Tufts Educational Day Care Center (TEDCC) is currently involved in an ongoing investigation of a teacher at the center who allegedly engaged in inappropriate behavior with children.
According to Director of Public Relations Kim Thurler, the allegations are not for sexual misconduct or abuse, but for other inappropriate physical and verbal misconduct that was reported through the staff in late January.
“The conduct that has raised concerns involves actions such as poking children and holding their faces, as well as use of an inappropriate tone, demeanor, word choice and vocal volume in communications with children,” Thurler told the Daily in an email.
TEDCC Director Polly Smith, in an email to the TEDCC community, informed those involved with the center that the teacher has been removed from the classroom until the investigation is finished.
“Please be assured that we will be looking at this matter thoroughly to make sure that we have identified any and all conduct of concern, and we will take corrective action as appropriate,” Smith said.
Tufts University reported the behavior to the Massachusetts Department of Children and Families (DCF) and the center’s licensing agency, Early Education and Care (EEC), Thurler said. The DCF may hold an investigation of the incident in addition to the ongoing investigation by Tufts.
According Thurler, TEDCC offers a year-round early childhood education program for children who are between two years and nine months old through kindergarten-age. The curriculum focuses on offering individualized attention to the developmental needs of the children.
TEDCC is located in Somerville on Holland Avenue near the Medford/Somerville undergraduate campus.
According to a Tufts student who travels to TEDCC on a weekly basis for the Leonard Carmichael Society program Special Friends, there are a variety of ways students at Tufts are involved with the center. Around 80 students are on the e-list for Special Friends, and students also have the opportunity to work in paid positions as temporary teachers.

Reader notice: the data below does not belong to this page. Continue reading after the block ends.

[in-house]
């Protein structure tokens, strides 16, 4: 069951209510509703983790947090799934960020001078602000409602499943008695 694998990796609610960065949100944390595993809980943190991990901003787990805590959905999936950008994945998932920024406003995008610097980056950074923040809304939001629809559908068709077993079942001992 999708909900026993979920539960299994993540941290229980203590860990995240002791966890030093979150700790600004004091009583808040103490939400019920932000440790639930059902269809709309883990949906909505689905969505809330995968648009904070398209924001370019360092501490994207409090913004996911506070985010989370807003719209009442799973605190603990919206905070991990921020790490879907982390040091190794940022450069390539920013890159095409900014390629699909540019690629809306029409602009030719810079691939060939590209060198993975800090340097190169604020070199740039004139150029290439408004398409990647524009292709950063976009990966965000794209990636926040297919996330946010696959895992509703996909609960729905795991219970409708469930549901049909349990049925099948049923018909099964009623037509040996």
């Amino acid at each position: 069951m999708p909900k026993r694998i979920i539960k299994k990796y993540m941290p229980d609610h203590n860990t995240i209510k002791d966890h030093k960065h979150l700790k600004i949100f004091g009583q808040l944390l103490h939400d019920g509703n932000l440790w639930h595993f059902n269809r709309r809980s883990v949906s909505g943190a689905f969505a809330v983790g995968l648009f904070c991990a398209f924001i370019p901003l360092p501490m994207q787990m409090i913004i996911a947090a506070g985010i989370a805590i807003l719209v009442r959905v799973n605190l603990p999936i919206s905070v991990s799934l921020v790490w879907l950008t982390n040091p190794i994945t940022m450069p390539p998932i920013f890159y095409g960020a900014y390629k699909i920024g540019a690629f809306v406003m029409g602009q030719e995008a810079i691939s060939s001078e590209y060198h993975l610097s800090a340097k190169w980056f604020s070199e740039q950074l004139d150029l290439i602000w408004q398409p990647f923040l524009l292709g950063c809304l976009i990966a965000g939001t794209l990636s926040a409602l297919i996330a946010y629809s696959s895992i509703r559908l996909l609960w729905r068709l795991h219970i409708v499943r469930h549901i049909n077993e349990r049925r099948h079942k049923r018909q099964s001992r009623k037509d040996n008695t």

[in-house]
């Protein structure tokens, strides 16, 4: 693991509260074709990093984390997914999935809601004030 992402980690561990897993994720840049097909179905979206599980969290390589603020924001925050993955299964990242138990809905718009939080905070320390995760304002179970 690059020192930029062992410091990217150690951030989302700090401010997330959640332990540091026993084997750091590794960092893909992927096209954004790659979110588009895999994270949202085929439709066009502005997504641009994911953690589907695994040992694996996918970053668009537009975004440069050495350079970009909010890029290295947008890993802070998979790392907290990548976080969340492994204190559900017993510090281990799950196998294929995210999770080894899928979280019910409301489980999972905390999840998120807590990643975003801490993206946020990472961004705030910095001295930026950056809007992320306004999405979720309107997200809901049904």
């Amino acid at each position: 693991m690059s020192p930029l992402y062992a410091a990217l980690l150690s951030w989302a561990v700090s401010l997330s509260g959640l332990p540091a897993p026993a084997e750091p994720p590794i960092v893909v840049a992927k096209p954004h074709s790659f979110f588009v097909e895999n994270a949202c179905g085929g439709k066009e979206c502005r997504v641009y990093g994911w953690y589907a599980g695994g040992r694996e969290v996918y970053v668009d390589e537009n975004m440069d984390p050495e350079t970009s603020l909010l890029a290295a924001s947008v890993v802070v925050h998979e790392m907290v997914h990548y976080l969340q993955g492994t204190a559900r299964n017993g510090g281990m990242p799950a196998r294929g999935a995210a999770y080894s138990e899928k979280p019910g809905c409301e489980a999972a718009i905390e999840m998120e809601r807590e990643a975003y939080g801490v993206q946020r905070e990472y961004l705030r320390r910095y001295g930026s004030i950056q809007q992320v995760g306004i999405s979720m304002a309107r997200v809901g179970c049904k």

Special Friends was started in 1986 and partners adults and children for a few hours every week in order to build a relationship that benefits the child, according to the TEDCC website.
“There are always teachers around when you are there playing with the kids, so if they see something inappropriate they are most definitely going to tell you,” the Special Friends volunteer, who preferred to remain anonymous for the article, said.
Before participating in the classroom visits, Special Friends volunteers are required to undergo an orientation educating appropriate behavior and conduct, the volunteer said.
“In September or October of last year they did an orientation for us and there were a lot of forms,” she said. “Basically it was just like, ‘No peanuts and no inappropriate clothing.’ It sounded pretty standard.”
The volunteer said she was unaware of the inappropriate conduct by a teacher at the center before receiving the email, and has not heard discussion about the behavior since the email was sent out.
“They didn’t say anything to us except for sending us the email,” the Special Friends volunteer said. “Which makes sense because the kids are there and the parents are around.”
The center is deliberately attempting to continue its operations as usual, Thurler said.
“The dedicated staff at TEDCC are continuing to serve the children as they always have, and our goal is to minimize disruption to the children, families and the center,” she said.
In addition to the email sent to those Tufts students involved with TEDCC, the parents of children at the center were also informed of the inappropriate conduct, according to Thurler.
“We have informed parents whose children attend the center of the investigation and our continued commitment to their children,” she said.
Smith promised the TEDCC community that they would receive continued notification throughout the investigation.
“We will continue to update you as we learn more about next steps and will endeavor to provide these updates to you in a timely fashion,” she said.
Thurler stressed the importance of maintaining quality care for the children at the center despite the incident.
“Our first priority is the well-being of the children entrusted to us,” she said.